After the price of wheat shot up in the summer of 2010, many producers in Ontario locked in contracts and as a result, the province has seen an increase in winter wheat acreage this year.
Peter Johnson, winter wheat specialist with the provincial ag ministry (OMAFRA) in Guelph, said one million acres were planted to winter wheat in Ontario in the 2010-11 crop year, up from 800,000 the previous year.
“We had a good fall and an early start to planting, and more producers than normal had forward contracts in place,” Johnson said. “That kept the impotence to plant wheat. It (wheat) kind of started the rally in all grains, and guys had to get the wheat in the ground to fulfill those contracts.”
Just as the case has been on the Prairies, Johnson said it has been a slow start to the spring in Ontario, which is not what producers were hoping for.
“Some of the smaller production areas in the northern region of the province, we are a tad concerned about some injury from cold temperatures after the snow left, but we are just monitoring that situation and don’t expect any big problems,” he said.
“In the southern part of the province we had a bit more snow than normal, so we are seeing a bit more snow mould than usual,” Johnson said. “That won’t wipe the crop out, but it does have some negative ramifications.”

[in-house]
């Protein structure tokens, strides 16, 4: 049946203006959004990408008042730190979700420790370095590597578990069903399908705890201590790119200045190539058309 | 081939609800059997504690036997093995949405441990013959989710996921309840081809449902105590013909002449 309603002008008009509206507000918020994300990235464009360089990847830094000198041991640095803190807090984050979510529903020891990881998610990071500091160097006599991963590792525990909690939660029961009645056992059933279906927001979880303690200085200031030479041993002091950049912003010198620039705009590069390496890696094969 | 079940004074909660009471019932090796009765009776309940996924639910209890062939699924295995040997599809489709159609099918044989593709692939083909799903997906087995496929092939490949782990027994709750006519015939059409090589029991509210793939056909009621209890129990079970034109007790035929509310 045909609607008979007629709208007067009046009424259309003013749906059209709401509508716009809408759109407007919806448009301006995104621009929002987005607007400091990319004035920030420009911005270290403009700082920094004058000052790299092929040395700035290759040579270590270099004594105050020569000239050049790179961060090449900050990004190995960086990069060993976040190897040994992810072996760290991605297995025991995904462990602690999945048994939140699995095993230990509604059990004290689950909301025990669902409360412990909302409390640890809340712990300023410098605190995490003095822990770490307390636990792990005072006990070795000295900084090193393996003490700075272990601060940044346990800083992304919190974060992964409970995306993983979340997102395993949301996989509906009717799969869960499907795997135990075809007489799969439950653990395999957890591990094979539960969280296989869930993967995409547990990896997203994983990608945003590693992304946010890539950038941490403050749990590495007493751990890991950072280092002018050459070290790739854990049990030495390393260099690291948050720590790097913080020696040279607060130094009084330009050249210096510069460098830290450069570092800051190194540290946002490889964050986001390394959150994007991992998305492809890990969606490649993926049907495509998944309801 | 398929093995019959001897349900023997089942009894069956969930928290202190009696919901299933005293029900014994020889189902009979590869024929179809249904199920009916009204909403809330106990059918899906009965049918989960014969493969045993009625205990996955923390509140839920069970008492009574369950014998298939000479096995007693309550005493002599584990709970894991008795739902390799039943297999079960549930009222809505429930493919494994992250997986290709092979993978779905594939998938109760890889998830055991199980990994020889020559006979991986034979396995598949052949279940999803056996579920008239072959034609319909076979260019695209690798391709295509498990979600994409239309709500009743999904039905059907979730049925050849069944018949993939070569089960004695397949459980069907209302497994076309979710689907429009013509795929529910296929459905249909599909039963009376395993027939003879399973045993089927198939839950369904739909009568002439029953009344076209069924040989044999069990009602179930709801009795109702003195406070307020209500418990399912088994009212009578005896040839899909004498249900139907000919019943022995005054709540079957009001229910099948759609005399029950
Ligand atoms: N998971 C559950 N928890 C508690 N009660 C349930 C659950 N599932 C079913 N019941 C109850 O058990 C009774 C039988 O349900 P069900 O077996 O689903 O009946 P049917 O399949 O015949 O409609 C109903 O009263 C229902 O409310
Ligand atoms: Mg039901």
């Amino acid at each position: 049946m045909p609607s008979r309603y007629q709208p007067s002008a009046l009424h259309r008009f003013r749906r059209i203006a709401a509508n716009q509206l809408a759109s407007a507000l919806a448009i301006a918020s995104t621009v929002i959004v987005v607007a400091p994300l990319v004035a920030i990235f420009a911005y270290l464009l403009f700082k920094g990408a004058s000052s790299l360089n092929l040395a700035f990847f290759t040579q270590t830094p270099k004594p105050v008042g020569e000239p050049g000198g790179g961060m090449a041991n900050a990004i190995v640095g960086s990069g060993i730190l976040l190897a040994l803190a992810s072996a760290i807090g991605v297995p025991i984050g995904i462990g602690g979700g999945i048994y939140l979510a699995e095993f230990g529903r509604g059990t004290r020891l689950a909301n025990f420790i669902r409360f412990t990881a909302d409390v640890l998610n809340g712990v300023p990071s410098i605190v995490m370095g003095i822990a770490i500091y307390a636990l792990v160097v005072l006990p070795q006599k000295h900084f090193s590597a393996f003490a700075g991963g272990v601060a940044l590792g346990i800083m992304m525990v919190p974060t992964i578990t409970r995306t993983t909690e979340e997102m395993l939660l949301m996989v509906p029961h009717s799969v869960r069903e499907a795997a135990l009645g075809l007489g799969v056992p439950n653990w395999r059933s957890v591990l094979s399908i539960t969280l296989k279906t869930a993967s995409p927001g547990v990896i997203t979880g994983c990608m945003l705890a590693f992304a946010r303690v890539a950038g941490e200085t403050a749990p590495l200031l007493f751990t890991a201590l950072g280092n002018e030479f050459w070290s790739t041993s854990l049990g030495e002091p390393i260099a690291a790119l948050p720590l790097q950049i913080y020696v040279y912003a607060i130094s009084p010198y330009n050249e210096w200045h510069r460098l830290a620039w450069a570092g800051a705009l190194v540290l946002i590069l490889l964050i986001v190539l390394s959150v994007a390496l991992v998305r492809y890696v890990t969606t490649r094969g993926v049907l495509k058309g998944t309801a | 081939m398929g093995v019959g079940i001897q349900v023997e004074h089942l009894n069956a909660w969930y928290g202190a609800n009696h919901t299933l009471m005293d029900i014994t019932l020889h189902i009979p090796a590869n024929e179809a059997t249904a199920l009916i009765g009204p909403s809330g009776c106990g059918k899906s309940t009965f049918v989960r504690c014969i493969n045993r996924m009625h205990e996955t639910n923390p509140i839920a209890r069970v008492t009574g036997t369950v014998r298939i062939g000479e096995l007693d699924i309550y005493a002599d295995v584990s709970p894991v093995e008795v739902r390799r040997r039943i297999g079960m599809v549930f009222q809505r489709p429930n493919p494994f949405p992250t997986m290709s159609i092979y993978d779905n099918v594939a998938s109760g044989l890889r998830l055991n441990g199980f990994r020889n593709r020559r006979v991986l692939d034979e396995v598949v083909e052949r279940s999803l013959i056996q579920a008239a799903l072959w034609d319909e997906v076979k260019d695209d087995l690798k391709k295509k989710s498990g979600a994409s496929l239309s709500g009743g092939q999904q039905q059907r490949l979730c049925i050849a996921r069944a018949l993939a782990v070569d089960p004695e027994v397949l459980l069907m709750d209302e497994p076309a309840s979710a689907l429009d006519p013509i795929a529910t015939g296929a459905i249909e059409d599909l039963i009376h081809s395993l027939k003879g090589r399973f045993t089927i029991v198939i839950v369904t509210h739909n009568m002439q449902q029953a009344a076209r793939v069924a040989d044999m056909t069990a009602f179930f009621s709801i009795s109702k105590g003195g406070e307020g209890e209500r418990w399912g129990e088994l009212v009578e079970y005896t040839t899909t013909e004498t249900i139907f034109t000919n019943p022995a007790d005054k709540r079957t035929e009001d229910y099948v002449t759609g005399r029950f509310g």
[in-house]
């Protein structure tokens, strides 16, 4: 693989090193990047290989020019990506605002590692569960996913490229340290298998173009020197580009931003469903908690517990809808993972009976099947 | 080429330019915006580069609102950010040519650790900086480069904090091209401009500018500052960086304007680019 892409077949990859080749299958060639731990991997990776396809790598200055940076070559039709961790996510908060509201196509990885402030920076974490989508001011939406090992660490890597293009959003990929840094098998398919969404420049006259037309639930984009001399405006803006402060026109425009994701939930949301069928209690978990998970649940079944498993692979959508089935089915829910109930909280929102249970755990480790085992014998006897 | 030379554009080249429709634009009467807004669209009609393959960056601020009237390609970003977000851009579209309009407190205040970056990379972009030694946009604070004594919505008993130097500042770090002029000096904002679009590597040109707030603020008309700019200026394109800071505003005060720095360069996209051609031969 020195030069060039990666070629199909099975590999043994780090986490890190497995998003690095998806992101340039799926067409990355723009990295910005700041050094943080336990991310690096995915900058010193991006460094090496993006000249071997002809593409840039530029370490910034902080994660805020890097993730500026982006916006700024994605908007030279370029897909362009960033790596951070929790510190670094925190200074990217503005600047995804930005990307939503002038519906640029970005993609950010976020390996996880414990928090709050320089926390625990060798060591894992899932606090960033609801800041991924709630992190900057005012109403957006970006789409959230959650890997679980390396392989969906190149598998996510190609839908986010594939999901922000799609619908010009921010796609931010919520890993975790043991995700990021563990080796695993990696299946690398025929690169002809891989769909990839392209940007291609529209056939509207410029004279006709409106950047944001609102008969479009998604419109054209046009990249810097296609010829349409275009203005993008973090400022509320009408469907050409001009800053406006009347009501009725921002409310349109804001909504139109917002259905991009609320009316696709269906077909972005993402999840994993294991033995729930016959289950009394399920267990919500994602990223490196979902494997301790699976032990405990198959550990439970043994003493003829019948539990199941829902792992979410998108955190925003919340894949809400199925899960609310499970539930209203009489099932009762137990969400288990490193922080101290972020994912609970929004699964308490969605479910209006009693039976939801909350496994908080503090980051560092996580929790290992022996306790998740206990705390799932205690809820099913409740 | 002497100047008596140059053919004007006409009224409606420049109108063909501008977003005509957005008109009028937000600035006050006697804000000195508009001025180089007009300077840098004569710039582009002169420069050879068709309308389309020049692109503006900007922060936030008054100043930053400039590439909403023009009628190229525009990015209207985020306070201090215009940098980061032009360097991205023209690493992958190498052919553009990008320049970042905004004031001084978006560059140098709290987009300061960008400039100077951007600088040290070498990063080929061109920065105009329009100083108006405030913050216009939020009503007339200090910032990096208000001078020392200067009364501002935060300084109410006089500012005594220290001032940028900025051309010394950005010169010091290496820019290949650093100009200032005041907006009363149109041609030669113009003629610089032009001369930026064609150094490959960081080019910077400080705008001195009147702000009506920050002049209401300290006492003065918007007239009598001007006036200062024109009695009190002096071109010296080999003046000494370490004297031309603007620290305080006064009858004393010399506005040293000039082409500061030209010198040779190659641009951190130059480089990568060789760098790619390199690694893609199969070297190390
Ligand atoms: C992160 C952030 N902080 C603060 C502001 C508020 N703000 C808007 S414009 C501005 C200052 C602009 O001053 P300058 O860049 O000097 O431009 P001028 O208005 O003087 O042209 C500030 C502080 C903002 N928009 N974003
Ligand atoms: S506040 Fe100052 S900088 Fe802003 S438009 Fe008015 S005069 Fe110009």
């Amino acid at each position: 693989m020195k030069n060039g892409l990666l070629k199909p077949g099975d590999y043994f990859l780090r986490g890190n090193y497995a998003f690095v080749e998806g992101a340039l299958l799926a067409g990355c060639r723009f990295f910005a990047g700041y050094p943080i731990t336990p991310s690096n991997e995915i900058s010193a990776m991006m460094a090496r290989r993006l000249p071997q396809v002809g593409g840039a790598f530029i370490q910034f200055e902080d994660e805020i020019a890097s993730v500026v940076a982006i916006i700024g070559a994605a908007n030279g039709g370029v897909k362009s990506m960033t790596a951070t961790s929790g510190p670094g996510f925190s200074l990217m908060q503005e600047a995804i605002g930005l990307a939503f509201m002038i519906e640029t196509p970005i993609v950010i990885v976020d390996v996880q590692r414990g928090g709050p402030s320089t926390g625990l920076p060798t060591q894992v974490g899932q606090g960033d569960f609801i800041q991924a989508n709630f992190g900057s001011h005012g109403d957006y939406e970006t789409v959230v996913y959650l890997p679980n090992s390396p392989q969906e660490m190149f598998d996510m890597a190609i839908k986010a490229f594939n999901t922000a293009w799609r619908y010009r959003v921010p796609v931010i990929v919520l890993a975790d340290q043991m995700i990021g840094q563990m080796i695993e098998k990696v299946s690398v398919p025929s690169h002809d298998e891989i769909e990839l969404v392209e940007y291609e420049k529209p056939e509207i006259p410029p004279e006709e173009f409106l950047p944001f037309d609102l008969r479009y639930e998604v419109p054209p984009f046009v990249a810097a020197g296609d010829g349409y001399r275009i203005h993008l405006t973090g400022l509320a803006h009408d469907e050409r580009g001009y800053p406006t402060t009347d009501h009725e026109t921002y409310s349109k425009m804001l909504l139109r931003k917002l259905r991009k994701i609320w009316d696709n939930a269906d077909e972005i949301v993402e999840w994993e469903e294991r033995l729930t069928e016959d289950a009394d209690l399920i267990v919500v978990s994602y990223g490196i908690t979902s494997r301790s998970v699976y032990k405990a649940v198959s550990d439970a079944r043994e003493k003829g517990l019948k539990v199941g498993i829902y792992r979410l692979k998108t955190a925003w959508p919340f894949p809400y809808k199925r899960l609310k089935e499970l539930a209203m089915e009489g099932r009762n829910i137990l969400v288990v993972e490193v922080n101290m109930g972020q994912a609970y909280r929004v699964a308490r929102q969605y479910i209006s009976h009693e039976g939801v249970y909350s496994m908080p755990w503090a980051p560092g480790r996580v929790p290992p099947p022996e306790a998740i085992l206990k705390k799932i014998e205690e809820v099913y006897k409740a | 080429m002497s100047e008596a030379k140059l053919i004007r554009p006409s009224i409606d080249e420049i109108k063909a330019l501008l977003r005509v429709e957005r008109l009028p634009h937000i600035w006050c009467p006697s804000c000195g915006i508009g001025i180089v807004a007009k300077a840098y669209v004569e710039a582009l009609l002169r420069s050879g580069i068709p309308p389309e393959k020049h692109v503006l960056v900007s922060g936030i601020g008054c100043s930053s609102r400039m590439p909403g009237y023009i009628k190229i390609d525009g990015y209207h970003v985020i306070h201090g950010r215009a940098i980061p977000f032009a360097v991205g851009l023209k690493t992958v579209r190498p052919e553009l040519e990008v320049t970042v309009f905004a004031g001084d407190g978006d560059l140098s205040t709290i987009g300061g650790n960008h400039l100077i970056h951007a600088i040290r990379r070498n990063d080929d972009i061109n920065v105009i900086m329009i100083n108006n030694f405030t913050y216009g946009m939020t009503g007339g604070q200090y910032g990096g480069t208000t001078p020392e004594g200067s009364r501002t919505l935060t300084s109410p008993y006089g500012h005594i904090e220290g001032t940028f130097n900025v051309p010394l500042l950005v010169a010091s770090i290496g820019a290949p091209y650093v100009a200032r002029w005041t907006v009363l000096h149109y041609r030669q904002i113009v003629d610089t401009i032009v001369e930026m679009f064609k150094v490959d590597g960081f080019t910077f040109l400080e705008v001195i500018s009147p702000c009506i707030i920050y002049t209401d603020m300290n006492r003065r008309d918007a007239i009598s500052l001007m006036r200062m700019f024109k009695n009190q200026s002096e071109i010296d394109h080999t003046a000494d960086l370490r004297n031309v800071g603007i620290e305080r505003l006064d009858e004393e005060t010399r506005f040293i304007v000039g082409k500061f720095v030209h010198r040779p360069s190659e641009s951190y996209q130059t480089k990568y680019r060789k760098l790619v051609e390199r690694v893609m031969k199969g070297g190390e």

Although there are a few mild concerns with the crop in specific regions, as a whole, conditions are pretty favourable, he said.
“The bulk of the province’s winter wheat crop is fine. There was no water sitting in it because the ground wasn’t frozen and we didn’t have a lot of snow. Plus the water went away quickly,” he said.
Johnson said a large crop is expected because of the early start producers got on planting the crop last fall.
“We planted early and whenever that happens we expect to have above average yields. That’s the trend at least,” he said. “Our trend line yield is at 81.3 bushels per acre, and we have a good shot at surpassing that.”
Asked if the price of winter wheat is still satisfying to producers, Johnson said they aren’t as pleased as they have been.
“Some growers forward-contracted last summer at C$5.50 per bushel, which pales in comparison to where things are today, as you could sell the same wheat at C$6.50 per bushel,” he said.
“With the way corn and soybeans have gone up, they aren’t feeling as good about the prices as they were.”